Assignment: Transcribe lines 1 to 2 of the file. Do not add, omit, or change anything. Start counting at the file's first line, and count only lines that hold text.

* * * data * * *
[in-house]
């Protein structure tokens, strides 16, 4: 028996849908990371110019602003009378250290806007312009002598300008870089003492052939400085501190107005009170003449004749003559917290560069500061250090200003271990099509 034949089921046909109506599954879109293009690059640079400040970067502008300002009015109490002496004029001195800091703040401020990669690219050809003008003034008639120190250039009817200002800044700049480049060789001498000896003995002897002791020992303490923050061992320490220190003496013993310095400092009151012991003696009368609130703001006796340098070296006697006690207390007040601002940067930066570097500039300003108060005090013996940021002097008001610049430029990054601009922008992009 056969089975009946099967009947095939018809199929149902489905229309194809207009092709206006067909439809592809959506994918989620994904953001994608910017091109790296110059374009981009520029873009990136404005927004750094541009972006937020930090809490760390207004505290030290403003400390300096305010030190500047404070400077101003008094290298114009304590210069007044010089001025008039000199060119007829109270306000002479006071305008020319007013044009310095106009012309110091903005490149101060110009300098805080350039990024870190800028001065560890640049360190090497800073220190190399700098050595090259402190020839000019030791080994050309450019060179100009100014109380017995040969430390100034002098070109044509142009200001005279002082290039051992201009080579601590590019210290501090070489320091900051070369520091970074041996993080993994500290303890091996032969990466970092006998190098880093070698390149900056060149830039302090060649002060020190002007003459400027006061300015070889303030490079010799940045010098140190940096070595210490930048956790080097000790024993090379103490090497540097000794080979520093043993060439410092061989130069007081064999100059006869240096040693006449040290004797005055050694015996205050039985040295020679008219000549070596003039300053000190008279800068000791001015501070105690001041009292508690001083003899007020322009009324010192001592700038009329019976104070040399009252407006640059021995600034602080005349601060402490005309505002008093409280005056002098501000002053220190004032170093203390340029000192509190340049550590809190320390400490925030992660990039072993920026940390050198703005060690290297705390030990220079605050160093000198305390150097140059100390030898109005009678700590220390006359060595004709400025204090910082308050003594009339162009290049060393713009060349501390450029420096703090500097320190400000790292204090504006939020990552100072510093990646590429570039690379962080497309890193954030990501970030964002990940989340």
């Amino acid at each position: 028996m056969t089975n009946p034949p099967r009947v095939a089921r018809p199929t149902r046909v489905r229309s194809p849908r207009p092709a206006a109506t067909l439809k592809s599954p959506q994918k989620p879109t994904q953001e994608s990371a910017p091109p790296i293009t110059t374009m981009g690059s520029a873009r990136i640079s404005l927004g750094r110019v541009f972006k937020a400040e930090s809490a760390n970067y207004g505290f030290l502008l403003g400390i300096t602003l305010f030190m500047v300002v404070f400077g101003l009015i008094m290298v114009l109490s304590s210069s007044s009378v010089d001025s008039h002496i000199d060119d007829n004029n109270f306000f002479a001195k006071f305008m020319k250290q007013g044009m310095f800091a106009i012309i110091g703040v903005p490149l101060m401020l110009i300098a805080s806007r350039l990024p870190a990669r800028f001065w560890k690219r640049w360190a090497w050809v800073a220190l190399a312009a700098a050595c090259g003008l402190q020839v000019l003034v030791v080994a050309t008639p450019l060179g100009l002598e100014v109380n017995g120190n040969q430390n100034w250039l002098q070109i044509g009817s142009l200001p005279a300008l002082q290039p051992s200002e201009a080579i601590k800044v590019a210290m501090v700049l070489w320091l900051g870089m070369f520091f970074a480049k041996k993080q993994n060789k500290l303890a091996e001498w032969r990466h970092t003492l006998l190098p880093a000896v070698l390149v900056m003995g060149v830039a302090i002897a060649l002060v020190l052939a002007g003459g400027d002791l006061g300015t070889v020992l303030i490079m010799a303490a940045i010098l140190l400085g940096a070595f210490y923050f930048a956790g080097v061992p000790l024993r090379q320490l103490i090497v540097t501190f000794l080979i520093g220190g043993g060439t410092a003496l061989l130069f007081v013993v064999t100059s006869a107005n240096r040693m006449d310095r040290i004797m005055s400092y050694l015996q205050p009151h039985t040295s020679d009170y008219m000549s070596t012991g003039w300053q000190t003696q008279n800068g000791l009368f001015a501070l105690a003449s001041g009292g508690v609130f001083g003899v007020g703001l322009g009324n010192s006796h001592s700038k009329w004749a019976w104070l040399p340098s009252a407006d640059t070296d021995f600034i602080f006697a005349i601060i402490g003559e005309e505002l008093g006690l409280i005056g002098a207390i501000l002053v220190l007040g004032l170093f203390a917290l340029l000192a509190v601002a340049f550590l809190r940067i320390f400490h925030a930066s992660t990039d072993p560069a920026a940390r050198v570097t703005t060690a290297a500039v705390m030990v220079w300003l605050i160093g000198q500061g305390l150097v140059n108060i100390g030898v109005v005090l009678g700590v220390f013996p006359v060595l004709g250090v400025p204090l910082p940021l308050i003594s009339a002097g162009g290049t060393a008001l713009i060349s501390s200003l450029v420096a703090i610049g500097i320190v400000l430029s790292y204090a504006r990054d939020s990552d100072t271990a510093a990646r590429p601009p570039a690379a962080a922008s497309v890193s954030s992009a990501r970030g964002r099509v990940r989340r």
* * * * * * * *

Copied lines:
[in-house]
């Protein structure tokens, strides 16, 4: 028996849908990371110019602003009378250290806007312009002598300008870089003492052939400085501190107005009170003449004749003559917290560069500061250090200003271990099509 034949089921046909109506599954879109293009690059640079400040970067502008300002009015109490002496004029001195800091703040401020990669690219050809003008003034008639120190250039009817200002800044700049480049060789001498000896003995002897002791020992303490923050061992320490220190003496013993310095400092009151012991003696009368609130703001006796340098070296006697006690207390007040601002940067930066570097500039300003108060005090013996940021002097008001610049430029990054601009922008992009 056969089975009946099967009947095939018809199929149902489905229309194809207009092709206006067909439809592809959506994918989620994904953001994608910017091109790296110059374009981009520029873009990136404005927004750094541009972006937020930090809490760390207004505290030290403003400390300096305010030190500047404070400077101003008094290298114009304590210069007044010089001025008039000199060119007829109270306000002479006071305008020319007013044009310095106009012309110091903005490149101060110009300098805080350039990024870190800028001065560890640049360190090497800073220190190399700098050595090259402190020839000019030791080994050309450019060179100009100014109380017995040969430390100034002098070109044509142009200001005279002082290039051992201009080579601590590019210290501090070489320091900051070369520091970074041996993080993994500290303890091996032969990466970092006998190098880093070698390149900056060149830039302090060649002060020190002007003459400027006061300015070889303030490079010799940045010098140190940096070595210490930048956790080097000790024993090379103490090497540097000794080979520093043993060439410092061989130069007081064999100059006869240096040693006449040290004797005055050694015996205050039985040295020679008219000549070596003039300053000190008279800068000791001015501070105690001041009292508690001083003899007020322009009324010192001592700038009329019976104070040399009252407006640059021995600034602080005349601060402490005309505002008093409280005056002098501000002053220190004032170093203390340029000192509190340049550590809190320390400490925030992660990039072993920026940390050198703005060690290297705390030990220079605050160093000198305390150097140059100390030898109005009678700590220390006359060595004709400025204090910082308050003594009339162009290049060393713009060349501390450029420096703090500097320190400000790292204090504006939020990552100072510093990646590429570039690379962080497309890193954030990501970030964002990940989340």